The weakness in the PC industry has finally caught up with Microsoft Corporation (NASDAQ:MSFT). The company has depreciated 10% after announcing second quarter results. The Street has reacted adversely to the massive decline in revenues from the Windows and Microsoft Corporation (NASDAQ:MSFT) Office segments.
The financial results also reveal that the company is trying to balance out the decline in PC with increased focus on cloud offerings. However, investors should also keep an eye on increasing capital expenditure on the cloud and the inevitable impact it will have on margins.
The market was expecting Microsoft Corporation (NASDAQ:MSFT) to post EPS of $0.67 on revenues of $19.9 billion. The software giant missed both targets, posting revenues of $19.1 billion and EPS of $0.52. The $900 million ($0.07 per share) inventory write-down of Surface RT also contributed towards the loss.
According to recently released Gartner data, the entire industry has declined by 10% year-over-year in the second quarter of 2013. The entire PC industry was relying on Microsoft Corporation (NASDAQ:MSFT)’s Windows 8 to turn things around, but the plan failed miserably. However, until now the constant stream of Windows licensing fees had shielded software giant’s top-line. The quarterly results show that PC industry misfortune is finally catching up with the company.
During the second quarter, the revenues from Windows OEMs (original equipment manufacturers) declined 15% year over year. The Street was expecting the Windows segment to post revenues of $4.8 billion, but it managed only $4.4 billion. The revenues from OEMs contribute approximately 65% to overall Windows segment revenues. Therefore, a decline in these revenues is a serious blow to the entire Windows segment. This 15% decline is somewhat in line with the 10% year-over-year decline in PC shipments. The consumer-Office segment also saw a significant decline of 27% year-over-year. The move towards cloud products is one of the reasons behind the decline of consumer-Office revenues.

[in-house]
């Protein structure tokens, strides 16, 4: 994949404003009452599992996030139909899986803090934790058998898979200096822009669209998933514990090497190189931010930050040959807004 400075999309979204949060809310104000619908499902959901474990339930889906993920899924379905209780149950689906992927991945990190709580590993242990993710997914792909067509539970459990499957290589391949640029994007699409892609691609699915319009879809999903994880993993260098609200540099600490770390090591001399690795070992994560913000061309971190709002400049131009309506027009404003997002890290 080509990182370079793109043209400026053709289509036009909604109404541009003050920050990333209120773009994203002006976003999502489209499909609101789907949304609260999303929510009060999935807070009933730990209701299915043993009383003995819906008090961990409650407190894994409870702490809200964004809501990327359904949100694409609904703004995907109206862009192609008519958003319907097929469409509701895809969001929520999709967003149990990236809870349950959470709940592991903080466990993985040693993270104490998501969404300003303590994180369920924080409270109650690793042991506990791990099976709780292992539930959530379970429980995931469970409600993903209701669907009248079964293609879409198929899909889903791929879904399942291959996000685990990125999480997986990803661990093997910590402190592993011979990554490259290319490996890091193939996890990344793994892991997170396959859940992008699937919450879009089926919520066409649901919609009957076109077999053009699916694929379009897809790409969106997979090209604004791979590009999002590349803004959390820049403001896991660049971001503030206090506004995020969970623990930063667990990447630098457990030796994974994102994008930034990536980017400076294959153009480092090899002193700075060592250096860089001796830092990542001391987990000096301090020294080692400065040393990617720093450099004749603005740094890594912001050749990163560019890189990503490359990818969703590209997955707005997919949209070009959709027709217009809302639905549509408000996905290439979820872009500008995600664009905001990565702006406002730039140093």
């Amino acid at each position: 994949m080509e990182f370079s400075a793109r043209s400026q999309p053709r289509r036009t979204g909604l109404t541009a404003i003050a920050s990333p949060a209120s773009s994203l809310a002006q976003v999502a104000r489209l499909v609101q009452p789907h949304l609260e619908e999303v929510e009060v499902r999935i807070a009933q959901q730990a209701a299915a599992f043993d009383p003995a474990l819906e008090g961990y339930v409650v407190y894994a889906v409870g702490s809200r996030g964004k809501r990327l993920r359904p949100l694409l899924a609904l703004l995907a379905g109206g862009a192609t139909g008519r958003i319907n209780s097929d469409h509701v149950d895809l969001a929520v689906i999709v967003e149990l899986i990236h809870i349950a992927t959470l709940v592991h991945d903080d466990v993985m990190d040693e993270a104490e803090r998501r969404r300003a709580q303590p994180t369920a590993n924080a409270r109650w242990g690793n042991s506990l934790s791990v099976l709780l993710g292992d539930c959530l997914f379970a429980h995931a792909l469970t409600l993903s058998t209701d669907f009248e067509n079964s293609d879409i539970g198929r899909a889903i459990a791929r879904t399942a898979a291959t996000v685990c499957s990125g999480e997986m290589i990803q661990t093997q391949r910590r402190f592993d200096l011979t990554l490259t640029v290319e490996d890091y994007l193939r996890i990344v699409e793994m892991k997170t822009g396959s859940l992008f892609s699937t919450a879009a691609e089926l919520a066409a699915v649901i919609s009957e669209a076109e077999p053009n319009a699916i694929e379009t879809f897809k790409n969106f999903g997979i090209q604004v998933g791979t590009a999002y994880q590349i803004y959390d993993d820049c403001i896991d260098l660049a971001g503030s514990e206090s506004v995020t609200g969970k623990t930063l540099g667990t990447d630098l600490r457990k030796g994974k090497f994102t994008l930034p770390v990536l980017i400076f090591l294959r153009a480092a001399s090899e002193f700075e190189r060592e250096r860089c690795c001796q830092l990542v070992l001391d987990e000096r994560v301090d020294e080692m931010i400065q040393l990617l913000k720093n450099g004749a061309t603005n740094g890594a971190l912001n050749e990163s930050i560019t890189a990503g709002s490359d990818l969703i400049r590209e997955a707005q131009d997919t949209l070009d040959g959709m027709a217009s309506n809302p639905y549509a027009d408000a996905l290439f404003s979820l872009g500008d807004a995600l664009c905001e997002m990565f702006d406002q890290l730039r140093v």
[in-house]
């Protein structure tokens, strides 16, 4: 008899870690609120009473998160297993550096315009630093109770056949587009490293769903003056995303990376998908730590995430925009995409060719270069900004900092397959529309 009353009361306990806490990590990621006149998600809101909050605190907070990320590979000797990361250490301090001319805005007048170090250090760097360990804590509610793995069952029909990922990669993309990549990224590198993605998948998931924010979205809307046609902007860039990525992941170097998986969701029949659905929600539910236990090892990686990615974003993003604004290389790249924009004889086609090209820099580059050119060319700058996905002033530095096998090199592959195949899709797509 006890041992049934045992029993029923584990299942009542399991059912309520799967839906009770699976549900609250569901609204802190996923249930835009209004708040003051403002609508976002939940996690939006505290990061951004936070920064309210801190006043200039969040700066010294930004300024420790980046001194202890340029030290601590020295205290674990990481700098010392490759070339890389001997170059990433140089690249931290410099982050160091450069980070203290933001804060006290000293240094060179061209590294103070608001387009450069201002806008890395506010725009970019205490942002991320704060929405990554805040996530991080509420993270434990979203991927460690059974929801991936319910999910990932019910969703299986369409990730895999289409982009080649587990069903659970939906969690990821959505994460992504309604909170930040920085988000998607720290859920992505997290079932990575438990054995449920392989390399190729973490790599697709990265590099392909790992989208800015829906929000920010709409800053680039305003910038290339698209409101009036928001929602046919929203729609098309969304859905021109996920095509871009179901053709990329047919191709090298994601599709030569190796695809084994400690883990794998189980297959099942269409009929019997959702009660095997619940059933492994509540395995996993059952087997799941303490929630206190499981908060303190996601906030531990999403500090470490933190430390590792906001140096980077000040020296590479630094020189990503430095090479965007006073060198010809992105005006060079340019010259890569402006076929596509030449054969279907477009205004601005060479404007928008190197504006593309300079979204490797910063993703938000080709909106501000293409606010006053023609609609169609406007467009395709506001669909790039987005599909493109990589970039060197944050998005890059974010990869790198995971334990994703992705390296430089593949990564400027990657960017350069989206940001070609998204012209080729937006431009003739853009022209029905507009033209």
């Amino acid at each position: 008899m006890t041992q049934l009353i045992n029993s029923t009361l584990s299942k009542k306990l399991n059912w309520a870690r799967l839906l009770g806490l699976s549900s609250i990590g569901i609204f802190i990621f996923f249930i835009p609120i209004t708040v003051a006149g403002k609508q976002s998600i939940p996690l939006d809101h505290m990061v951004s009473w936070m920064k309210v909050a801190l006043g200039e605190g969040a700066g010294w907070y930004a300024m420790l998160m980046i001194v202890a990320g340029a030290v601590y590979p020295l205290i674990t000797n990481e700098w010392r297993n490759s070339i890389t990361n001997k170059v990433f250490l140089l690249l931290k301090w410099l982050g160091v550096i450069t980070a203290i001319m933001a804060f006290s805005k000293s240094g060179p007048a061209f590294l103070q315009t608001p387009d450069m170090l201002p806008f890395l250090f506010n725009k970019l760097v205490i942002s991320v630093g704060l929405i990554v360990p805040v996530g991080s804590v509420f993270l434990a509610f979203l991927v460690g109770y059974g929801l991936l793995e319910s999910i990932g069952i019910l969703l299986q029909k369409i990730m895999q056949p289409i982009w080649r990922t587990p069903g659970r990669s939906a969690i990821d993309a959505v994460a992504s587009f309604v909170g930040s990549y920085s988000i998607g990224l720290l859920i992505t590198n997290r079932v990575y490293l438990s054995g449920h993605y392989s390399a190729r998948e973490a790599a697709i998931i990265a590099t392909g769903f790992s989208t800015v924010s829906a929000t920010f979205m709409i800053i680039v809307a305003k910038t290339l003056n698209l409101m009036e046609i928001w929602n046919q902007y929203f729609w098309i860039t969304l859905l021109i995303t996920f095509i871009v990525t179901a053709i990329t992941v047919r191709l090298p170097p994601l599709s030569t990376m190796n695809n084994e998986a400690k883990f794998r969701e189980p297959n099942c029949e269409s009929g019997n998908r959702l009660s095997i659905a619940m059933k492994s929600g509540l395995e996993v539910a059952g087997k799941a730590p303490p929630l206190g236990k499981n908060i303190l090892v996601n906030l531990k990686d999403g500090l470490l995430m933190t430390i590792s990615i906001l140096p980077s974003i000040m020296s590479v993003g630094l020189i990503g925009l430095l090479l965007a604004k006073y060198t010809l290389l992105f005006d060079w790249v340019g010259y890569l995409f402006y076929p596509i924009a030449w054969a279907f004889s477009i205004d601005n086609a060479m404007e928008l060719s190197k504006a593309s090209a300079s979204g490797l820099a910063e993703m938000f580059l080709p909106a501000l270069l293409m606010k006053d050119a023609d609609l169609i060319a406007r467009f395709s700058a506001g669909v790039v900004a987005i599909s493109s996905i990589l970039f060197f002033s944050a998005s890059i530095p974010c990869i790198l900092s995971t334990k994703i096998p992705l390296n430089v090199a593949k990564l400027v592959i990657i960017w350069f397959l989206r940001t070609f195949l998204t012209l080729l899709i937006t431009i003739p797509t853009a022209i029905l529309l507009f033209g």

Microsoft Corporation (NASDAQ:MSFT) has been guilty of missing out on the handheld revolution. While the previous versions of ‘Windows Mobile OS’ were not a big success, the new WP8 has received positive consumer feedback. The company has partnered with Nokia Corporation (ADR) (NYSE:NOK) to launch the flashy OS. While Windows 8 has not been able to penetrate the tablet market, it is doing much better in smartphones.
The partnership with Nokia Corporation (ADR) (NYSE:NOK) is turning out to be more profitable for Microsoft Corporation (NASDAQ:MSFT). This is because Microsoft Corporation (NASDAQ:MSFT) is more interested in marketing its OS while Nokia needs revenues and cash flows. Nokia Corporation (ADR) (NYSE:NOK) has launched an extensive WP8 line which includes smartphones for various ranges including flagship models like Lumia 920 and Lumia 1020. Nokia Corporation (ADR) (NYSE:NOK)’s WP8 phones have particularly become pretty popular in Russia. According to statistics, WP8 has overtaken iOS as the second most popular smartphone OS in the country. The Finnish smartphone giant is not only doing well with NSN but is also bouncing back in the smartphone industry. The company has taken a huge risk by partnering with Microsoft instead of taking the safer option of Google’s Android. This risk can pay dividends in the long run by differentiating the company from generic Android OEMs like HTC, Sony etc.
This move towards low-memory handheld devices has also resulted in an increased demand for cloud services. This is the very reason Microsoft is focusing most of its energy on developing its cloud offerings. The company has spent approximately $1.8 billion on infrastructure, which is a mammoth increase over the last quarter. The sell side is speculating that most of this increase is driven by increased usage of online products such as Azure and Office 365, which is pushing Microsoft to increase cloud infrastructure capacity.
During the last few weeks, Microsoft has undergone a significant structural shift. The company is trying to adapt to the changing markets and focus on new areas of growth. While this renewed focus on the cloud is an eventuality in a declining PC industry, there is a renewed fear on the Street about the impact it can have on Microsoft margins. An increase of cloud revenues in the mix could significantly impact margins in the long run.